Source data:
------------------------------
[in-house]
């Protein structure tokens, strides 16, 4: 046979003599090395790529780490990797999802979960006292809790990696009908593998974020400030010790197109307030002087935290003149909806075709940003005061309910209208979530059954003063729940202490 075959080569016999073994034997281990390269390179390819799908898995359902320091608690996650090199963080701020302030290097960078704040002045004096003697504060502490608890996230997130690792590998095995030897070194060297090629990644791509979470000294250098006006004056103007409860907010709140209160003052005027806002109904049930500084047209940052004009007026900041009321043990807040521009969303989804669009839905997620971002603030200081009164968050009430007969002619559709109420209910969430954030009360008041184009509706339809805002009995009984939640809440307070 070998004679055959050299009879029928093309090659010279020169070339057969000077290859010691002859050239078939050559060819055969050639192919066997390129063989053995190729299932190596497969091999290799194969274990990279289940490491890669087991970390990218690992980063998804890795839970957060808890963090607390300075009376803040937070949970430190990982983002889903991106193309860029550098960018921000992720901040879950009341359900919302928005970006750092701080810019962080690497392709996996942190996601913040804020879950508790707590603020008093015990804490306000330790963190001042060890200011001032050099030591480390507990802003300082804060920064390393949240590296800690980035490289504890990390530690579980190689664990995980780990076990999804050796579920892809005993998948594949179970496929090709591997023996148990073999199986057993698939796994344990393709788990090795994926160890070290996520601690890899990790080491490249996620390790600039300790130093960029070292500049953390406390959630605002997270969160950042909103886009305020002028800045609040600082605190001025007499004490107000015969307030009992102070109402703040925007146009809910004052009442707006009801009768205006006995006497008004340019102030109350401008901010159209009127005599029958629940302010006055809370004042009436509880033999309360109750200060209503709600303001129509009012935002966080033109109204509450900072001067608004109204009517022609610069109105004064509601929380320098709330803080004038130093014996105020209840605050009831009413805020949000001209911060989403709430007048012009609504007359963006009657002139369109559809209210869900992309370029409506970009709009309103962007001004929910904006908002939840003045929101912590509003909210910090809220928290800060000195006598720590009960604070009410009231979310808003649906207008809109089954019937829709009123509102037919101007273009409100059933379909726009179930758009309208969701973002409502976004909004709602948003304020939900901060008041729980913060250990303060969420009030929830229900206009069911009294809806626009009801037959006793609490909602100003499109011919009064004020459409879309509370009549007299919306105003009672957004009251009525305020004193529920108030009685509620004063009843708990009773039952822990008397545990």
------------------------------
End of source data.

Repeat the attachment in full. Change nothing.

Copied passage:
[in-house]
């Protein structure tokens, strides 16, 4: 046979003599090395790529780490990797999802979960006292809790990696009908593998974020400030010790197109307030002087935290003149909806075709940003005061309910209208979530059954003063729940202490 075959080569016999073994034997281990390269390179390819799908898995359902320091608690996650090199963080701020302030290097960078704040002045004096003697504060502490608890996230997130690792590998095995030897070194060297090629990644791509979470000294250098006006004056103007409860907010709140209160003052005027806002109904049930500084047209940052004009007026900041009321043990807040521009969303989804669009839905997620971002603030200081009164968050009430007969002619559709109420209910969430954030009360008041184009509706339809805002009995009984939640809440307070 070998004679055959050299009879029928093309090659010279020169070339057969000077290859010691002859050239078939050559060819055969050639192919066997390129063989053995190729299932190596497969091999290799194969274990990279289940490491890669087991970390990218690992980063998804890795839970957060808890963090607390300075009376803040937070949970430190990982983002889903991106193309860029550098960018921000992720901040879950009341359900919302928005970006750092701080810019962080690497392709996996942190996601913040804020879950508790707590603020008093015990804490306000330790963190001042060890200011001032050099030591480390507990802003300082804060920064390393949240590296800690980035490289504890990390530690579980190689664990995980780990076990999804050796579920892809005993998948594949179970496929090709591997023996148990073999199986057993698939796994344990393709788990090795994926160890070290996520601690890899990790080491490249996620390790600039300790130093960029070292500049953390406390959630605002997270969160950042909103886009305020002028800045609040600082605190001025007499004490107000015969307030009992102070109402703040925007146009809910004052009442707006009801009768205006006995006497008004340019102030109350401008901010159209009127005599029958629940302010006055809370004042009436509880033999309360109750200060209503709600303001129509009012935002966080033109109204509450900072001067608004109204009517022609610069109105004064509601929380320098709330803080004038130093014996105020209840605050009831009413805020949000001209911060989403709430007048012009609504007359963006009657002139369109559809209210869900992309370029409506970009709009309103962007001004929910904006908002939840003045929101912590509003909210910090809220928290800060000195006598720590009960604070009410009231979310808003649906207008809109089954019937829709009123509102037919101007273009409100059933379909726009179930758009309208969701973002409502976004909004709602948003304020939900901060008041729980913060250990303060969420009030929830229900206009069911009294809806626009009801037959006793609490909602100003499109011919009064004020459409879309509370009549007299919306105003009672957004009251009525305020004193529920108030009685509620004063009843708990009773039952822990008397545990």